Gr 3-6-Five young sisters experience life in New York's Lower East Side at the beginning of the 20th century in this reading of Sydney Taylor's story (Follett, 1951). The close-knit group encounters everyday realities such as boring chores, missing library books, and trips to the Rivington Street market, as well as those details which bring the early 1900's to lifeÄscarlet fever, peddlers, and bathing at Coney Island. Woven into the story are the traditions and holidays of the Jewish religion. The girls celebrate the Sabbath with Hebrew prayers, and dress up for Purim so they can deliver baskets to friends and relatives. Suzanne Toren delivers flawless narration, using different accents to distinguish between characters of various cultures and backgrounds. Her intonations and pacing ably reflect the actions and emotions of the characters and fully convey the warmth and humor of the story. This excellent audiobook will find an eager audience in schools and public libraries which need materials reflecting the Jewish culture or serve children who enjoy family stories such as Little Women and Little House on the Prairie.-Paula L. Setser, Deep Springs Elementary School, Lexington, KY (c) Copyright 2010. Library Journals LLC, a wholly owned subsidiary of Media Source, Inc. No redistribution permitted.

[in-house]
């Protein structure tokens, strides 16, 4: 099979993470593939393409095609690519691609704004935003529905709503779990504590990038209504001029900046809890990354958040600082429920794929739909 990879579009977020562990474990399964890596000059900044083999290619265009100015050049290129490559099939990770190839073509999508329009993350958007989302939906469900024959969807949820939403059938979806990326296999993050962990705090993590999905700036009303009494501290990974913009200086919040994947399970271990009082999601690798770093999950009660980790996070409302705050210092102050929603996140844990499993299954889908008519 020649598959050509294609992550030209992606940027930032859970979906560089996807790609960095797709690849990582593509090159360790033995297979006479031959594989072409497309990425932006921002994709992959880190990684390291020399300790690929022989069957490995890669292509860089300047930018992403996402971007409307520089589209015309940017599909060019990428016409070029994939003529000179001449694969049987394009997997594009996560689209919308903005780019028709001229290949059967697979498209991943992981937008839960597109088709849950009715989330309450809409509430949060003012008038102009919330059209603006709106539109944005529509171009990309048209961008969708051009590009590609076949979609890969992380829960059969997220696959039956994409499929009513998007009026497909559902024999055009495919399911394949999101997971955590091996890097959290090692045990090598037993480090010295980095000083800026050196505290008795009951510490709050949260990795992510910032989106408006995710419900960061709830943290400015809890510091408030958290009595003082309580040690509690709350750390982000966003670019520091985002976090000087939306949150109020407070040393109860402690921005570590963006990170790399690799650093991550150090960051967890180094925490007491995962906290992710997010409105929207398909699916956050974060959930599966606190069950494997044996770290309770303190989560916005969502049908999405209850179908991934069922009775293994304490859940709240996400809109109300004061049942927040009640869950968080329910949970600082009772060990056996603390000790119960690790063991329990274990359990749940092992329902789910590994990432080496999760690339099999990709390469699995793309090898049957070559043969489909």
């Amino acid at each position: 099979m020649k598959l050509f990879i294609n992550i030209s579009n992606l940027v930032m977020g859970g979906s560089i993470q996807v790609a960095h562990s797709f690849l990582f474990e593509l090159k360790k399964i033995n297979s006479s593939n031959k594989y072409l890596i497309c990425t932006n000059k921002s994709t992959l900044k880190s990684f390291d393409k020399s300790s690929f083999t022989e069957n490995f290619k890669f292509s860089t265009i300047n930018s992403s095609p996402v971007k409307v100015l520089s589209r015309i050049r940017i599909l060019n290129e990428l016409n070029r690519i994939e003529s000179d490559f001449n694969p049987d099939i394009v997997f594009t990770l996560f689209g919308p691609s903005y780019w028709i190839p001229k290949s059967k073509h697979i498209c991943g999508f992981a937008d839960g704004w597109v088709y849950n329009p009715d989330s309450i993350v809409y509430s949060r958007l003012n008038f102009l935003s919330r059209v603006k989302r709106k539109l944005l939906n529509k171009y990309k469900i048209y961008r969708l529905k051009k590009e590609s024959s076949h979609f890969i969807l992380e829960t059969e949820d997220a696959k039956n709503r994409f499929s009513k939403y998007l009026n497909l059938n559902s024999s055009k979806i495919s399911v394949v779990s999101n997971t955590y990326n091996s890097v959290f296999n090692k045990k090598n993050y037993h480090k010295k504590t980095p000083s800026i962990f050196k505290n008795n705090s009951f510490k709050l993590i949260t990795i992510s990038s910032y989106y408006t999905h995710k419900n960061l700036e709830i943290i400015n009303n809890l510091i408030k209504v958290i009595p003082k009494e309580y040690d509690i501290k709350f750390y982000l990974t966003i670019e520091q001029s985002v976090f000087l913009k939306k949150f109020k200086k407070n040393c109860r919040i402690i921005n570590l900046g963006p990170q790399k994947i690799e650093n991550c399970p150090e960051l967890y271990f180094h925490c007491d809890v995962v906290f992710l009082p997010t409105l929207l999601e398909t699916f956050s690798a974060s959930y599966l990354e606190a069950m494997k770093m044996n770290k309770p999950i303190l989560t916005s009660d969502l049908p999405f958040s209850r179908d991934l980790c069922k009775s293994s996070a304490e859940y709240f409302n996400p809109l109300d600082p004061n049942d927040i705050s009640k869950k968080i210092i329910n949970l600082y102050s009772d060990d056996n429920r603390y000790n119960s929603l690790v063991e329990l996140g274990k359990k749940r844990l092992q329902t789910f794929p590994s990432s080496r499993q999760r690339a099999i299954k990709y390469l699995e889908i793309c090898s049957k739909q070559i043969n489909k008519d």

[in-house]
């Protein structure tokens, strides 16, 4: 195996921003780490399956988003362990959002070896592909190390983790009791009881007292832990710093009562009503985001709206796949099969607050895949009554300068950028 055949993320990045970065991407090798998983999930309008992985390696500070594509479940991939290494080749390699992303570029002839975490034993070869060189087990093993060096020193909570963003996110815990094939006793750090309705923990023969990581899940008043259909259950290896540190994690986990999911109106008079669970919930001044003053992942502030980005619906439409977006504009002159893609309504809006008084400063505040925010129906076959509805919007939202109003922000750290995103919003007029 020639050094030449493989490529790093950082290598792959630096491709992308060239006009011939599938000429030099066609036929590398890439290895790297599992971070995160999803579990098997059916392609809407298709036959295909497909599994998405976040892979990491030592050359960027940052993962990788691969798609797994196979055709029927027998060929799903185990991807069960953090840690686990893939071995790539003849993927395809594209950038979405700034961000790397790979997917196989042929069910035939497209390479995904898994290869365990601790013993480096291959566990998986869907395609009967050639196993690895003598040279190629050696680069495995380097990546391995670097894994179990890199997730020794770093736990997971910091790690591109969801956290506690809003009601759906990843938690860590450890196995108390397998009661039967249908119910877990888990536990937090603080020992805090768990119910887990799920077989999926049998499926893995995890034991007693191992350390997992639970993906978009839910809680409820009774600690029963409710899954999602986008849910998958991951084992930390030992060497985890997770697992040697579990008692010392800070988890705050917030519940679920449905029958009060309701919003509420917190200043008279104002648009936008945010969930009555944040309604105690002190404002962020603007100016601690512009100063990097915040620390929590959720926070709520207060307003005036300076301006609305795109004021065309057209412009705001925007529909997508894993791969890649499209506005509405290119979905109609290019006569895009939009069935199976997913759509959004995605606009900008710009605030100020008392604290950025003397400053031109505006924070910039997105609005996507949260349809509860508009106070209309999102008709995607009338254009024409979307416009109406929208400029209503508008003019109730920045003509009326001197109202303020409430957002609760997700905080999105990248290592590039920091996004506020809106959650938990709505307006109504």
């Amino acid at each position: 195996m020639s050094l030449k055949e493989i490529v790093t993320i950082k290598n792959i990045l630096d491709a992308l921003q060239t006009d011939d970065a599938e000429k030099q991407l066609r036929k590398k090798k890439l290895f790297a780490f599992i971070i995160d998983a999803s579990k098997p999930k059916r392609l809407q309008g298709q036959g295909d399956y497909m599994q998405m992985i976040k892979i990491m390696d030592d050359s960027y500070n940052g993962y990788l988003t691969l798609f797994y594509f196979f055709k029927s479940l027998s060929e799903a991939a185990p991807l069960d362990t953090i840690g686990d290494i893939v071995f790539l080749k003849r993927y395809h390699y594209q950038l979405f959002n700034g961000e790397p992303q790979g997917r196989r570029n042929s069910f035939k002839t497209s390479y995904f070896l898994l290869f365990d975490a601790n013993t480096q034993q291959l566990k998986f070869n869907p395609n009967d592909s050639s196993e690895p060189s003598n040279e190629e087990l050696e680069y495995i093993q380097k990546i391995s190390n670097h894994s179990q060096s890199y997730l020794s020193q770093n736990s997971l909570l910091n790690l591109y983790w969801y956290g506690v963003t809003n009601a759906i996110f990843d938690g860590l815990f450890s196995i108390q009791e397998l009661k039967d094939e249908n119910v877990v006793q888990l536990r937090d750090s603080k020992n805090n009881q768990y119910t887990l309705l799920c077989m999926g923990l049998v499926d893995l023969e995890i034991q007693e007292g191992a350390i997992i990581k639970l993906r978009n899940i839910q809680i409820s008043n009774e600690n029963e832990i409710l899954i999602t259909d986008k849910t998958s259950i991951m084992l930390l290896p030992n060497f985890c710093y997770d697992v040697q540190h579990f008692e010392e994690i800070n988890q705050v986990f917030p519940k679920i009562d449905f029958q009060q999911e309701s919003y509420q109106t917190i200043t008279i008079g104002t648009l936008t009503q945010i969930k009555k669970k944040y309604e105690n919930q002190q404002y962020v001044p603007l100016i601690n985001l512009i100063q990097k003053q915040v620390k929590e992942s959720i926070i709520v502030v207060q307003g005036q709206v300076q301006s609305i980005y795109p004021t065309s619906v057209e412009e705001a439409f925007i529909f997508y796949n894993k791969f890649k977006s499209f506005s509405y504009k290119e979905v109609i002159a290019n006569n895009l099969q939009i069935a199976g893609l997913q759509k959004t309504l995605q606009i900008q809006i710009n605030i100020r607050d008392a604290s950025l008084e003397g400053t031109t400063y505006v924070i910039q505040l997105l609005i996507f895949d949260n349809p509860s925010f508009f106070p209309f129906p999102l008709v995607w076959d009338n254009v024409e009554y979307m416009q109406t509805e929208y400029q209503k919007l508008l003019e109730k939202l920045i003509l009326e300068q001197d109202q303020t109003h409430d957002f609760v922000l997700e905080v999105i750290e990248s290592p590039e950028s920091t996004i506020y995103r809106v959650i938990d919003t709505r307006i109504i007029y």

The Library Lady   "THAT SLOWPOKE SARAH!" Henny cried. "She's making us late!" Mama's girls were going to the library, and Henny was impatient. "If it was Charlotte, I could understand," said Ella, who was the eldest and very serious. "I'd know Charlotte was off dreaming in some corner. But what can be keeping Sarah?" "All the best books will be gone," complained Henny. "Maybe she forgot it's Friday." "No!" interrupted Charlotte. "Not Sarah!" No, not Sarah, nor any of the girls could forget that Friday was library day.   Almost no East Side child owned a book when Mama's children were little girls. That was an unheard-of luxury. It was heavenly enough to be able to borrow books from the public library and that was where the children always went on Friday afternoons. Right after school, they rushed off happily to get fresh reading material for the week end. Even Gertie who was not yet old enough to "belong" took the weekly trip to look at the picture magazines. Where was Sarah? Mama was beginning to be concerned too. It wasn't like the child to be late. At last footsteps could be heard on the creaky back steps. Henny ran to open the kitchen door and poked her head out. "Here she comes," she called. "Well, it's about time," said Ella. "Come on, let's get our books." Henny opened the door wider. "What's the matter?" her sisters heard her asking. A woebegone little figure, face streaked with tears, walked slowly into the kitchen. "Mama," piped up Gertie, " Sarah's crying." "Sarah, what's the matter? What's happened?" Sarah didn't answer. Walking over to the hard brown leather couch, she threw herself face downward, weeping bitterly. Her sisters gathered in a little group around her. Mama came over and sat down beside Sarah. Gently she stroked her hair and let the child weep. After a while she said softly, "Sarah, tell us what happened." Between sobs, the muffled words came slowly, "My ­ library book -is -lost." Lost! The children looked at each other in dismay. Such a thing had never happened in the family before. "Ooh ­ how awful!" Ella said, and then was sorry that the words had escaped her for they seemed to bring on a fresh burst of tears. "Now, now, stop crying, Sarah," Mama said. "You'll only make yourself sick. Come, we'll wash your face and then you'll tell us all about it." Obediently Sarah followed Mama to the kitchen sink. "Does it mean we can't go to the library, ever again?" Charlotte whispered to Ella. Ella shook her head. "I don't think so." "Maybe we could change over to another branch," suggested Henny. The cold water felt good on Sarah's flushed face. She was quiet now and could talk. "It wasn't really me that lost the book. It was my friend, Tillie. You know how Tillie never takes a book out herself, but she's always wanting to read mine. When I told her about Peter and Polly In Winter , she begged me to lend it to her. She promised she'd give it back to me on Friday. "When I asked her for it today, she said that she put it in my desk yesterday, but Mama, she didn't! She really didn't!" "Are you sure?" asked Mama. "Maybe you left it in school." "I looked a thousand times. That's why I came so late. I kept hunting and hunting all over the schoolroom." "Maybe you brought it home with you yesterday and left it here in the house." "Then it should be on the shelf under the whatnot," Ella said. Hopefully, everybody rushed over to the whatnot where the library books were kept, but alas, there was no Peter and Polly book there today. "I cleaned the house pretty thoroughly this morning," said Mama. "I don't remember seeing the book anywhere. But let's all look again anyway." How anxiously everyone searched. The children peered into every corner of the two bedrooms and they poked under beds and dressers. No one believed it was in the front room, but still they searched it diligently. They searched and searched until they had to agree that it was useless to continue. When they were back in the kitchen again, Sarah said tearfully, "How can I go and tell the library that the book is lost?" She was ready to cry again. "I'm afraid they won't let you take out any more books until we pay for this one," Mama worried. "And a book costs a lot of money." "But Tillie lost the book," argued Sarah. "She should pay." "We can't be sure of that," Mama said. "Tillie claims she returned it. Maybe someone else took it." "No library could make me pay for any old book." Henny was just trying to cover up how bad she felt too. "I'm afraid the library will expect you to pay for it. And it's only right," continued Mama. "You borrowed the book and that makes you responsible. The library lets you borrow the book and you're not supposed to lend it to anybody else. I know you wanted to be kind to Tillie, but if Tillie wants to read a library book, then she should take out her own. I wish I could help you pay for this, but you know, Sarah, there's no money for such things." "But Mama, will you come with me and talk to the library lady?" Mama shook her head. "No, Sarah, that's something you must do yourself. If you explain just how it happened, I'm sure the library lady will understand that you didn't mean to be careless. Find out what you have to do, and we'll talk about it when you get back. Now you'll all have to hurry. There's not much time left before supper. So, the rest of you, see if you can choose your books quickly today." Excerpted from All-of-a-Kind Family by Sydney Taylor All rights reserved by the original copyright owners. Excerpts are provided for display purposes only and may not be reproduced, reprinted or distributed without the written permission of the publisher.